I’ve got a confession to make. I like found footage movies. Well, good ones. In fact, I even invented the genre.
Back in 2000, when I was a film student, I had this idea about different people shooting various mini films on a stolen camcorder. Anyway, that idea was ripped off by some bastard in Hollywood and eventually became V/H/S. But I never sued or anything because that film was garbage and I don’t hold grudges.
In the interim of that fiasco The Blair Witch Project came out. I still haven’t seen it and that ship has sailed now I think. No, my actual found footage virginity was stolen by Paranormal Activity which scared the willies out of me. Considering that it was made on the super cheap and that every idiot now has a camera on their mobile phone, it’s spawned a whole slew of copy-cat knock-offs, some good and some bad.
The general gist of all found footage movies is the same; the characters are recording themselves doing something or going somewhere. They come across something unusual and they all die or get lost or whatever. The footage is then “found” and presented as a sort of psuedo-documentary/warning about not pissing off demons or hill-billy Satanists (The Last Exorcism).
Unlike normal film, the characters are aware they’re being filmed and they often are the filmmakers themselves. This restricts certain things. So no Hollywood editing and no music save for what is happening on screen. No set pieces, helicopter shots or wide angle lenses. No typical horror movie cut-away shenanigans.
But having less options can be a blessing. Afterall, necessity is the Mother of invention. Or Father. Whichever.
An example of this is the fixed camera of Paranormal Activity. By having a single shot we never cut away from, director Oren Peli could really ramp up the tension. In the 3rd film (I think), they’ve got the camera on a swivel mount and when it’s turning you’re literally just waiting for some evil shit to show up.
The one thing any found footage movie has to get a cross really quick is why the fuck they’re doing it. If it’s not made abundantly clear why the characters are filming themselves sharpish we’ll start to tire of the lack of normal movie quality. It’s usually during this explanation that we’ll all make an internal decision that we’re either buying what’s going on or rejecting it. Sort of like an amputee getting a new limb – if it works it’s gonna be awesome. But if it fails, well sir, you’ve got a mutant limb dangling from you.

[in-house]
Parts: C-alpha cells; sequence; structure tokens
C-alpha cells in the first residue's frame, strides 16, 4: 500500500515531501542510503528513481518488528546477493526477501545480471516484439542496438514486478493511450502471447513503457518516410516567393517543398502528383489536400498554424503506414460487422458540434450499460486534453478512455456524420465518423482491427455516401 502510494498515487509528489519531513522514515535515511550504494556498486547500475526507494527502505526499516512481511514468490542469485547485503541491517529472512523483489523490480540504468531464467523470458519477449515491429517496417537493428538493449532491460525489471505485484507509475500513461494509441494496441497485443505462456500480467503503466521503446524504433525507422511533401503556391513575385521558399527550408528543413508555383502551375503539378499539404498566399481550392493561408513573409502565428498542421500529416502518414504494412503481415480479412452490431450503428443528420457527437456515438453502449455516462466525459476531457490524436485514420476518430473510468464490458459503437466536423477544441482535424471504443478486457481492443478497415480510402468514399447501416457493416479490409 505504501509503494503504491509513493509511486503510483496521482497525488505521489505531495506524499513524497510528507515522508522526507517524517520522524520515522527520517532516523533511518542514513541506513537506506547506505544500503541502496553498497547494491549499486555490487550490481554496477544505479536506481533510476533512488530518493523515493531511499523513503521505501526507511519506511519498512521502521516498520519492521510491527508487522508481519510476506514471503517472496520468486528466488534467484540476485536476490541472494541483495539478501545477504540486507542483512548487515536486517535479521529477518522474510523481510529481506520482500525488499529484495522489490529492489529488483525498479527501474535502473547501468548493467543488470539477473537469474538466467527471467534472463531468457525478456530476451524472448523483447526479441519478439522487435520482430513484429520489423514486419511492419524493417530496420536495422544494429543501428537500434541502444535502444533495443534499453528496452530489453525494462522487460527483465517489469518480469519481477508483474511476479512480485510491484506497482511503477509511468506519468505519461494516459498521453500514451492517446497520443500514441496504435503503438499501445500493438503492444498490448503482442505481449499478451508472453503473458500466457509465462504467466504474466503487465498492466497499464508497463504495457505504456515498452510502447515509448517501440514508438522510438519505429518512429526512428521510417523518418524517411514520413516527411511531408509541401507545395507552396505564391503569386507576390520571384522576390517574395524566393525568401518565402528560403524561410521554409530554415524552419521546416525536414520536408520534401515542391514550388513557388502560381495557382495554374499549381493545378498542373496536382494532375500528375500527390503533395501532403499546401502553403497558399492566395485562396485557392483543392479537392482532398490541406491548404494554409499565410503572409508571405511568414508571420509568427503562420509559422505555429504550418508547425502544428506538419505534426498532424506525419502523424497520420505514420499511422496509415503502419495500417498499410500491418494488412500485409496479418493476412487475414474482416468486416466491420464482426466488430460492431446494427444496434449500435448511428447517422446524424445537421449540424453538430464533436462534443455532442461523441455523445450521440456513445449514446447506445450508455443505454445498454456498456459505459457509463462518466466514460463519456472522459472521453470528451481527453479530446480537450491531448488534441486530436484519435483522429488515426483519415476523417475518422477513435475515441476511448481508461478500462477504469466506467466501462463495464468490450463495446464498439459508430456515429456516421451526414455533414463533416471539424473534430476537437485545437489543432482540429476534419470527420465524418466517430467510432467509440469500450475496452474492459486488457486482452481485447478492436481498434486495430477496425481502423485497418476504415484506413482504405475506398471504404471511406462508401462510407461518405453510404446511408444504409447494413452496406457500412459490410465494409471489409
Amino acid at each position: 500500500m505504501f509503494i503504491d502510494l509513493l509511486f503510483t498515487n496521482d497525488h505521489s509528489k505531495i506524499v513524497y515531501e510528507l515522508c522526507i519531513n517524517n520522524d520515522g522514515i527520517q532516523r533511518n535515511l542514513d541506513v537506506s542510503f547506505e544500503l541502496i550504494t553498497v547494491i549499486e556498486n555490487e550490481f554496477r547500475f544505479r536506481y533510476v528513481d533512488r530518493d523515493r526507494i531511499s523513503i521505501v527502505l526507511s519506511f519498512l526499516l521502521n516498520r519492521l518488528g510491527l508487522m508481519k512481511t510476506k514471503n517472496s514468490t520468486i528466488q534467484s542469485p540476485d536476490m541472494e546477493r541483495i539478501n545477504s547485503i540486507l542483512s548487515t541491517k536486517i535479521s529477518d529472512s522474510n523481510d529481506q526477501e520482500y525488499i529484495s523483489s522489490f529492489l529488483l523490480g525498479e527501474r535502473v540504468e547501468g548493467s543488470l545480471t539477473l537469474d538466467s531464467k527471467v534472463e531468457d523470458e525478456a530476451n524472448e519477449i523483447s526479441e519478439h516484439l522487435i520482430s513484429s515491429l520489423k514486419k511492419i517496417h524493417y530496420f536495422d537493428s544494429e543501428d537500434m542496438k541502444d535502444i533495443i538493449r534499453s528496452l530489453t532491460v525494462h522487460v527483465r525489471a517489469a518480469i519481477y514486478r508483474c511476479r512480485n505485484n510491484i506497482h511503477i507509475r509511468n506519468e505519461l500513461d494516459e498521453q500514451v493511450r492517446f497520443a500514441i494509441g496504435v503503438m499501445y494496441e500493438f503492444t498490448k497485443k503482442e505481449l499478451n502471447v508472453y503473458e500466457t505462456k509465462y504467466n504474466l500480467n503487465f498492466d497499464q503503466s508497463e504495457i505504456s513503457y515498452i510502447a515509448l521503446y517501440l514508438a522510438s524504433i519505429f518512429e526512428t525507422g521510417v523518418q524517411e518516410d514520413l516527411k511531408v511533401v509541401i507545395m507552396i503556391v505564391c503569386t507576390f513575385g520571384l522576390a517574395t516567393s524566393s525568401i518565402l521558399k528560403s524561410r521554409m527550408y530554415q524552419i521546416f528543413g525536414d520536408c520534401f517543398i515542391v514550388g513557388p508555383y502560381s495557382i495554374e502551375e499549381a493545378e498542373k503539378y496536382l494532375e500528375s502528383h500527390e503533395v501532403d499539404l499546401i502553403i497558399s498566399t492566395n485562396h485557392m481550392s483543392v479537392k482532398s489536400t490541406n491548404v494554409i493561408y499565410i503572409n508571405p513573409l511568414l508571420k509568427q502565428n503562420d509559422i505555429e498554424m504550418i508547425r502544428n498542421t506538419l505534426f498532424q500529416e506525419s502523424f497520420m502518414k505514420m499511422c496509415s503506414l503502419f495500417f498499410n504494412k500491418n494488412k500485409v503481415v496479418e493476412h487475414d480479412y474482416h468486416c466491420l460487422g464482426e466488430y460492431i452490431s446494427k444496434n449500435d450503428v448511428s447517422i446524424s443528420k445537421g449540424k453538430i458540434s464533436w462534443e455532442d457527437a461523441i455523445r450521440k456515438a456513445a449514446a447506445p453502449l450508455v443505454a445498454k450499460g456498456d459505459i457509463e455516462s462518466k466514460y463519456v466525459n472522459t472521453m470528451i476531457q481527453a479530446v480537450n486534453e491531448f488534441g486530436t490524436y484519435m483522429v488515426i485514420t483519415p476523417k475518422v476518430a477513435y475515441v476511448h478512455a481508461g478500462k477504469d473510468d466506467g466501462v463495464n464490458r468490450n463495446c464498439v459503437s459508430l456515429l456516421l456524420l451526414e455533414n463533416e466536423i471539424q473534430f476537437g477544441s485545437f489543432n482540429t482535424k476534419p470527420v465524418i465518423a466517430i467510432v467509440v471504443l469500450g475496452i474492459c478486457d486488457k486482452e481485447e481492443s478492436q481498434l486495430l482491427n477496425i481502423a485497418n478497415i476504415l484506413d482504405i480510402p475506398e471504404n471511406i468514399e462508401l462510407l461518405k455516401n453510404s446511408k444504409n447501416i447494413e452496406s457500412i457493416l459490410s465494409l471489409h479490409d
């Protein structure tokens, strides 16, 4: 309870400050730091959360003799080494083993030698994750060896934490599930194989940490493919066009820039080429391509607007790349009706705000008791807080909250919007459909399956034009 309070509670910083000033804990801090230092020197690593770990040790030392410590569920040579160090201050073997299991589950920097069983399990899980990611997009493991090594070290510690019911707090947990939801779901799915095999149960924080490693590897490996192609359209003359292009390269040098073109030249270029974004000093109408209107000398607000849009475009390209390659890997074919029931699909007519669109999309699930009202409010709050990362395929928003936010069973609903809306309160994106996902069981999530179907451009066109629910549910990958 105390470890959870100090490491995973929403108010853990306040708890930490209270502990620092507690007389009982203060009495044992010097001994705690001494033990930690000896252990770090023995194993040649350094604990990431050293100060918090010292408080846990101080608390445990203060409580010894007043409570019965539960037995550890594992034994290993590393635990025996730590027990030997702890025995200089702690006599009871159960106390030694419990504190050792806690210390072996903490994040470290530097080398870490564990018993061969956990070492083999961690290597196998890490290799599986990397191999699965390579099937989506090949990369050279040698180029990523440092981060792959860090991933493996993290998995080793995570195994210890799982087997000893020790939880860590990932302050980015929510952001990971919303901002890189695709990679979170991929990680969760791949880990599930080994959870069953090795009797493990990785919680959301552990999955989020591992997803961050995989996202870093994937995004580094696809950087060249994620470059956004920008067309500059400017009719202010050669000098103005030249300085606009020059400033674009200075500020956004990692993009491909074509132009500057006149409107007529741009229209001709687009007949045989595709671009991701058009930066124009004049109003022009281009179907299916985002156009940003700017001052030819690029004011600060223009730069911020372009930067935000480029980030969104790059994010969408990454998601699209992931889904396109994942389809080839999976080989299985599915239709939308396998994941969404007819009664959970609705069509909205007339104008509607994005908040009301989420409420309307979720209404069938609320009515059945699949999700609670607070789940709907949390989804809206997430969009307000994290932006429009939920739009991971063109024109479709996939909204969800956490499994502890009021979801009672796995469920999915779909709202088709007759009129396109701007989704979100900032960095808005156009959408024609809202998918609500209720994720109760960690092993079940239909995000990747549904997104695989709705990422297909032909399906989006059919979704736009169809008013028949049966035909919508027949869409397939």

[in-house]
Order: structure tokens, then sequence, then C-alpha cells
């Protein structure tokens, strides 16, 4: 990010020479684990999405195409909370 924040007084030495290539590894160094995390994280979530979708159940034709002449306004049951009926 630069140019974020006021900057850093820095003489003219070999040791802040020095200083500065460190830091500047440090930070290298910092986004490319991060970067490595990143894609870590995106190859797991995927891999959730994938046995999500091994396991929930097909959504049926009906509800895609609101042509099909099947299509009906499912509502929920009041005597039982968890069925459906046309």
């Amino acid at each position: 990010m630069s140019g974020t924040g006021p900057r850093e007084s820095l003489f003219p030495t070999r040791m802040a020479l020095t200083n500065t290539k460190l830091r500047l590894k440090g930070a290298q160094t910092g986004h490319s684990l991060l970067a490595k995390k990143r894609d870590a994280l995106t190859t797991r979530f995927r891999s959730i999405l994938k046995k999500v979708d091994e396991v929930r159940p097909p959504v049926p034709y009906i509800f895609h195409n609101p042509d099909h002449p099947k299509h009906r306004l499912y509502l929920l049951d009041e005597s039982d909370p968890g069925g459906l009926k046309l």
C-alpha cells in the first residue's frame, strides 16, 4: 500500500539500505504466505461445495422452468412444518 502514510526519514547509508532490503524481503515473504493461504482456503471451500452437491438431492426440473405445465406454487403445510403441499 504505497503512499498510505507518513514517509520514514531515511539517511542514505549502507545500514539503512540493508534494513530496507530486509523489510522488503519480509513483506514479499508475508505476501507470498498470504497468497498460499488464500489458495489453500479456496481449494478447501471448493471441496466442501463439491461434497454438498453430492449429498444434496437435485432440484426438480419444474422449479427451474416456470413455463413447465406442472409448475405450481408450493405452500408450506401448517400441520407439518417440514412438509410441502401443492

The Frankenstein Theory (2013) goes right for the jugular in this regard. The main guy, Professor Jonathan Venkenheim (Kris Lemche – Final Destination 3) is a young college teacher who claims to have evidence that not only was Mary Shelley’s Frankenstein a true account of an actual scientific experiment gone terribly wrong, but that he himself is related to the real Frankenstein. He also believes that the monster may still be alive today and he has the means to find him .
Naturally the people filming him (for a documentary that he is paying for) and ourselves think he’s full of shit. But he’s got a ton of money and a hot British girlfriend (Christine Lakin – Jewtopia), so we’re gonna give him the benefit of the doubt for the moment. Apparently, his ancestor had actually discovered the theory of genetics, but due to the fact he’s dead and all his work was burnt he has no proof. He happily goes into speculatory detail to Vicky (Heather Stephens – Dantes Peak – the girl who gets melted in the hot spring), the director. Behind closed doors the rest of the crew, Eric, Brian and Luke, all think he’s mental.
Vicky reminds them that it’s paid work. Who cares if the subject is fucking bananas. So off they pop up to Canada. Wait, wasn’t Frankenstein set in Europe? Well, we got you covered because during the winter it gets so cold that you can literally walk across the frozen Arctic ice from one continent to another. And the monster, clearly tiring of the aesthetic of mainland Europe, upped shop and went to greener pastures in Canada. Yeah.
Heading north the group swing by some dude Jon has been chatting with on Chatroulette called Clarence. Clarence is an unhinged meth-head who claims to have been attacked by some ten foot dude a few years back out in the wilderness. He starts freaking out when Jon pulls out an 18th century sketch that is apparently the spits for whatever tried to kill Clarence. To me (and the film crew), it looks like a rejected drawing from a Dungeons & Dragons manual. But it’s clearly bothering young Clarence, so they get out of there.
Shaken but not stirred, they continue on with their journey. The hot British GF dumps Jon over the phone, and he’s consoled tenderly by Vicky. But not in that way. He’s not paying enough for that. They rendezvous with Karl (Timothy V, Murphy – Sons of Anarchy), the no-nonsense guide. He has a gun and tells stories about people getting gimped by evil bears. He’s the type who sleeps with his eyes open. Like everyone else he thinks the whole expedition is a big joke but he’s getting paid to take a bunch of kids into the frozen wild, so who cares right?
Jon tells Karl where he wants to go – out into the middle-of-bloody-nowhere. He thinks the monster is tracking a heard of caribou for food. How does he know that? Well, according to a handy cross-referenced map of unsolved murders, Jon is pretty confident he’s nailed down the monster’s yearly migration. Wait, there’s a whole load of unsolved murders where we’re going? The film crew shit bricks. But money talks and they’ve come this far right? Plus Karl looks pretty handy so nothing is gonna happen.